An overactive immune system, not pollen, is the real cause of seasonal allergies. Learn natural allergy relief strategies that work on the underlying cause.
Besides the usual sneezing, coughing, and watery eyes, seasonal allergies can leave you with serious brain fog, inability to concentrate and focus, fatigue, irritability, and depression.
It’s during spring and fall that seasonal allergies are most likely to flare up, making these seasons times to be dreaded rather than enjoyed.
In fact, allergies can derail your attempts to improve cognitive and mental health.
Typically, people with allergies seal up the house and try to stay indoors.
But getting physical exercise, particularly exercise outdoors, is a proven brain booster.
Then they try one of the myriad over-the-counter antihistamines such as Benadryl.
Many are forced to go the traditional medical route of prescription medications or allergy shots.
But disturbingly, prescription antihistamines and even Benadryl can cause memory loss and contribute to dementia!
Fortunately, there are more natural ways to cope with annoying seasonal allergies.
The Real Cause of Seasonal Allergies
Most people blame pollen or mold spores for their seasonal allergies, but these aren’t the real cause at all.
Allergy symptoms are actually caused by an overactive immune system.
Your immune system produces substances known as antibodies that protect you from unwanted invaders that could make you sick or cause an infection.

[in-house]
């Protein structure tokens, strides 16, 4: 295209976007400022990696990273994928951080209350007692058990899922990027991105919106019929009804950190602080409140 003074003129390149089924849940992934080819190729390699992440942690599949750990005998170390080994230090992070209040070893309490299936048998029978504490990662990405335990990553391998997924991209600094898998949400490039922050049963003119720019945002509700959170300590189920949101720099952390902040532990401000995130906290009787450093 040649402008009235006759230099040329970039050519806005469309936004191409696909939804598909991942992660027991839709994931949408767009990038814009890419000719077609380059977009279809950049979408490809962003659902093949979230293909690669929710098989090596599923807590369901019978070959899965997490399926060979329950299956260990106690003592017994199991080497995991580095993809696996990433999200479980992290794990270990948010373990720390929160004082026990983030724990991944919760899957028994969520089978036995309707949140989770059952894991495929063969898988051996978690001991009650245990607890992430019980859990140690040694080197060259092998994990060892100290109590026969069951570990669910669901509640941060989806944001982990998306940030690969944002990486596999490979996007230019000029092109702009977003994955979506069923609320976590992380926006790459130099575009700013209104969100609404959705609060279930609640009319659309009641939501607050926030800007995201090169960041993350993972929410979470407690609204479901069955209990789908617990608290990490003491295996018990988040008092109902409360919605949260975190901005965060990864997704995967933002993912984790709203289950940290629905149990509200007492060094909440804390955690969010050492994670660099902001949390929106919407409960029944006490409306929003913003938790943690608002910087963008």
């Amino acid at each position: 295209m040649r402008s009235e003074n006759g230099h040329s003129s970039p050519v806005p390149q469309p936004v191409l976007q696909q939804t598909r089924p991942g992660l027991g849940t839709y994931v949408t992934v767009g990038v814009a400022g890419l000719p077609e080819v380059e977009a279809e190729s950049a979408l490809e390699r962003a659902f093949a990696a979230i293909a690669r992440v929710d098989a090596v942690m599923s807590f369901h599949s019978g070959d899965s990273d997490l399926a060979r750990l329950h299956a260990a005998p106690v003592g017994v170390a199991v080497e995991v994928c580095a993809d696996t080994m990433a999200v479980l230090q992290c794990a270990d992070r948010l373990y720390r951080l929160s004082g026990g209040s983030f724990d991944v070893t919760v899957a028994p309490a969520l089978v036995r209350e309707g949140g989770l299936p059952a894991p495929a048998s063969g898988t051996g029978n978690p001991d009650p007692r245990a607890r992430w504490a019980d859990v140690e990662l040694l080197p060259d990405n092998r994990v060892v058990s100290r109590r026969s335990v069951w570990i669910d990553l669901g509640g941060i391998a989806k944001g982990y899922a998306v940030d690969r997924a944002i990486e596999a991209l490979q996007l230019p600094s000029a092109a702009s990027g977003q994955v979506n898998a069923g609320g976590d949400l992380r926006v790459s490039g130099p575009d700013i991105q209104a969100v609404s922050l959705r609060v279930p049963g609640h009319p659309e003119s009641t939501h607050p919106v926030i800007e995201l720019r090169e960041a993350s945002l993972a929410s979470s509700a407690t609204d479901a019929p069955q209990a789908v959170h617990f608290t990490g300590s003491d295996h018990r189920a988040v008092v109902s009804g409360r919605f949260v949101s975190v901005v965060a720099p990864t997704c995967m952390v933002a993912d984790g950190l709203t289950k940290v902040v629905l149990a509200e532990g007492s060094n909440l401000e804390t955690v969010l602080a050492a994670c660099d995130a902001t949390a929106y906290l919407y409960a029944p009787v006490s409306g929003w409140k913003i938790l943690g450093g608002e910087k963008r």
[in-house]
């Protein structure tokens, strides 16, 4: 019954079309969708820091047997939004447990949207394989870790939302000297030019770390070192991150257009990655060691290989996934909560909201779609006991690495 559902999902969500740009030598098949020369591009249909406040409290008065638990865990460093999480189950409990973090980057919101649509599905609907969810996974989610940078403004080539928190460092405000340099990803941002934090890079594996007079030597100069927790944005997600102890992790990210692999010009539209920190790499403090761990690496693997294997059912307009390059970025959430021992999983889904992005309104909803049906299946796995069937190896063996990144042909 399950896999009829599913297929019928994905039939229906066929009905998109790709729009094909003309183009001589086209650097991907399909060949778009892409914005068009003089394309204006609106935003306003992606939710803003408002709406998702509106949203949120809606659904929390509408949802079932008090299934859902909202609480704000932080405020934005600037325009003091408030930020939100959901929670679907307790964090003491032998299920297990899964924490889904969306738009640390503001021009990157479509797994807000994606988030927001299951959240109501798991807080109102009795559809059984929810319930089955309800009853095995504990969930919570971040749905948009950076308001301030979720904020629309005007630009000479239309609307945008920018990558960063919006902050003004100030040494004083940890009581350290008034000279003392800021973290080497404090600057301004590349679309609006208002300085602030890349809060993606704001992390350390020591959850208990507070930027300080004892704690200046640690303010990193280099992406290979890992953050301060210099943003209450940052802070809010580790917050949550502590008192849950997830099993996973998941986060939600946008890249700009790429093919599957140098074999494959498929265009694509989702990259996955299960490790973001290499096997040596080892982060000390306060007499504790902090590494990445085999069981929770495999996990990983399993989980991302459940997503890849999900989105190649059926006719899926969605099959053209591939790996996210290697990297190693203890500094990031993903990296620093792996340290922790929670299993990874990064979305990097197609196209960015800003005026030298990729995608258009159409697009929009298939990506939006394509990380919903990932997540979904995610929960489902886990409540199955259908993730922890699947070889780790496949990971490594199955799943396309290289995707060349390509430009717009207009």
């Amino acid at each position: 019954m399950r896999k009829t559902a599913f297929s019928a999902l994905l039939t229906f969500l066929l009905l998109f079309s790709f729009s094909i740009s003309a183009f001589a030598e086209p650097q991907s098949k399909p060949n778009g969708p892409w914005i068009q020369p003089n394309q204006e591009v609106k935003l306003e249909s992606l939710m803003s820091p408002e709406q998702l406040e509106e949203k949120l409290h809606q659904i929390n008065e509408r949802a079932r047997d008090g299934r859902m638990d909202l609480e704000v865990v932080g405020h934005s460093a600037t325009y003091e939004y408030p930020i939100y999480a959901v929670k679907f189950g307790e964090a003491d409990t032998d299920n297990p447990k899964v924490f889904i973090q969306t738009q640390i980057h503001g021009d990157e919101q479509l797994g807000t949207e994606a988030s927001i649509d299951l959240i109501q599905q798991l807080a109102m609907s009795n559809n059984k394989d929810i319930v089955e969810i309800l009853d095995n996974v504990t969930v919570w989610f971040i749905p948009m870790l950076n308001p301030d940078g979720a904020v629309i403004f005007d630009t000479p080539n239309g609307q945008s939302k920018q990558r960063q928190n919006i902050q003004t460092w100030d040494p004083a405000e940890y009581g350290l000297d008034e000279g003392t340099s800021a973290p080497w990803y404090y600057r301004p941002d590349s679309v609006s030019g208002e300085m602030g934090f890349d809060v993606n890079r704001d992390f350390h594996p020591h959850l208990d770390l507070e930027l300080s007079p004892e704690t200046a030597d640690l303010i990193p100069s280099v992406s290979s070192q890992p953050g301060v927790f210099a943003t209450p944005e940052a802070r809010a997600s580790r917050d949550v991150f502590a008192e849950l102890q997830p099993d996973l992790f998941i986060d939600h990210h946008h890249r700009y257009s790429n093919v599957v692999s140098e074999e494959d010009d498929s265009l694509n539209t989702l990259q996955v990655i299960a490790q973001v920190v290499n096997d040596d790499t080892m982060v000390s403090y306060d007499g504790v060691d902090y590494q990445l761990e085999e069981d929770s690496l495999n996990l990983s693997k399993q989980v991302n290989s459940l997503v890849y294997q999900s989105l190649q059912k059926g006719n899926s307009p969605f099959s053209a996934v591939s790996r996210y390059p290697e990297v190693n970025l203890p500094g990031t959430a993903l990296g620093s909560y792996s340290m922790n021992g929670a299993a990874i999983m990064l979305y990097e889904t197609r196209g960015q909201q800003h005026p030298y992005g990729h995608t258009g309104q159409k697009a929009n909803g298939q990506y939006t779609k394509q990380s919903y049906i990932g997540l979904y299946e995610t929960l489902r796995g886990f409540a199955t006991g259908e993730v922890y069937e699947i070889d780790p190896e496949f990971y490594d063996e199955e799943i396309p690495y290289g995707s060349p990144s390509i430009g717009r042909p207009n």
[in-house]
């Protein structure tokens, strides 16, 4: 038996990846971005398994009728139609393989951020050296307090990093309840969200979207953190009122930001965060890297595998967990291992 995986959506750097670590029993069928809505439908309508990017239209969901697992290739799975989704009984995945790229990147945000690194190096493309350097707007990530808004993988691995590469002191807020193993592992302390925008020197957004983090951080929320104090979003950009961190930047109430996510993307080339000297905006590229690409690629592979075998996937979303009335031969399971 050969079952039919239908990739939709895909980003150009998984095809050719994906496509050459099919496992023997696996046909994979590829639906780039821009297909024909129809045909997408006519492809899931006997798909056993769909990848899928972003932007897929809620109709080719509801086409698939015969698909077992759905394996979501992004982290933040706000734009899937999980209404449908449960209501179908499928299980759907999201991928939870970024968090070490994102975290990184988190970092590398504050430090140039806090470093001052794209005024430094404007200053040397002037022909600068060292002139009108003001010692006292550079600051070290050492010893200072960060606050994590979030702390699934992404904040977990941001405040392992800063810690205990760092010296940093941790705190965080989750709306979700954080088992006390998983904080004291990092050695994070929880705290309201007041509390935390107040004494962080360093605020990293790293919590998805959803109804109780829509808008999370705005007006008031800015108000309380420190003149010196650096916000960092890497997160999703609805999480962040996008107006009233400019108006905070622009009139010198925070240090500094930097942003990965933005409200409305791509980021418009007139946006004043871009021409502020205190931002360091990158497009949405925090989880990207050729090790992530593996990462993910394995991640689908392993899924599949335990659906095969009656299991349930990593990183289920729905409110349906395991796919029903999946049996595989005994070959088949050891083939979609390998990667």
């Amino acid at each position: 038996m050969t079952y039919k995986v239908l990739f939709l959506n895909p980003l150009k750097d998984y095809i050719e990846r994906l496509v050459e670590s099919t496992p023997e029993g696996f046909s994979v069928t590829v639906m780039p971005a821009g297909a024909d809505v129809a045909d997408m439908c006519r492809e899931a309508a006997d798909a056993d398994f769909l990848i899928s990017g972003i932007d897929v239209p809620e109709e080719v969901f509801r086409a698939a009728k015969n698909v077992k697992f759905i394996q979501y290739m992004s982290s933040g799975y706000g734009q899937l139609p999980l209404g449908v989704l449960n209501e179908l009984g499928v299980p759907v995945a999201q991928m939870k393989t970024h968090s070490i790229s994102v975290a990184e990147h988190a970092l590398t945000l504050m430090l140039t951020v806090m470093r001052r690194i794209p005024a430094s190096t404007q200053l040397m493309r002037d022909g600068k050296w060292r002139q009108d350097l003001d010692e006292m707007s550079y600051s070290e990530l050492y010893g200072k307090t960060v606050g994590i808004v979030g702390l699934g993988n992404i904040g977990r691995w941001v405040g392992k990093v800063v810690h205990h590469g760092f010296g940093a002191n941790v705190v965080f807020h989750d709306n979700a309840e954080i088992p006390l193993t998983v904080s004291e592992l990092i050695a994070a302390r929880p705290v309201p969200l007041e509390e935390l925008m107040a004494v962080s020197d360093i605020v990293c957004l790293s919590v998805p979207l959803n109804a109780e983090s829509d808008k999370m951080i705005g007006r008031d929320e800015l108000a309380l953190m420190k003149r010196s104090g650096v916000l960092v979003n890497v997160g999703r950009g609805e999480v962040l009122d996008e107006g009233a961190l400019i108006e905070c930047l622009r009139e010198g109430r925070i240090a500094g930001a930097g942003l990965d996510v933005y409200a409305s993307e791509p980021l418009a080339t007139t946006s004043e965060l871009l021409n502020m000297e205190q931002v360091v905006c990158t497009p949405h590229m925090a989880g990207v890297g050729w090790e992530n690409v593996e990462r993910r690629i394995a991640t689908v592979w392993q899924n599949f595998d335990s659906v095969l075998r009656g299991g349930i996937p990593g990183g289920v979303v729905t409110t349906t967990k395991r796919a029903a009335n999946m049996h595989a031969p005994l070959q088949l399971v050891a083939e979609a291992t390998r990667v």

When you have allergies, your immune system makes antibodies in response to exposure to things like pollen, dust, or pet dander that it perceives as harmful, even though they aren’t.
It’s not the exposure to allergens that are the root cause of your allergies, it’s your body’s overreaction that causes the cascade of allergic symptoms.
Natural Seasonal Allergy Relief Strategies
Here are five ways to tackle your seasonal allergies without drugs or medications.
Take these steps to keep your allergies under control this season and prevent attacks in the future. You may possibly get permanent relief!
1. Minimize Exposure to Allergens
Minimizing exposure to allergens certainly makes sense and can definitely help since your immune system will have less to react to.
Here are steps to reduce your contact with pollen:
Close your windows to prevent pollen from blowing inside your home or car.
If you have air conditioning, use it.
Do activities like light gardening, walking, and other forms of outdoor exercise or chores when pollen levels are relatively low.
Trees and weeds typically release pollen in the morning, while grasses release pollen both morning and night.
Get someone else to reduce your heavy gardening chores like grass cutting, weed whacking, and leaf blowing.
If you must do these activities, wear a face mask.
When you are done, immediately shower, throw all your clothes in the laundry, and wipe down your shoes.
Make your bedroom an allergen-free zone.
Giving your body eight hours in an allergen-free environment can definitely lighten your allergic load.
Get an air purifier just for the bedroom.
Keep your bedroom scrupulously clean.
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Having hard surfaces — like hardwood floors instead of carpet, and blinds instead of curtains — can make this job easier.
Avoid sleeping with pets who bring in pollen and distribute their dander in your bed.
Don’t use air fresheners, and certainly don’t smoke or let anyone else smoke in the bedroom.
Closing up your house can cause other problems.
The level of air pollutants in the average home is ten times the level of pollutants outside.
Dust, pollen, mold spores, tobacco smoke, and pet dander accumulate if your house is sealed shut.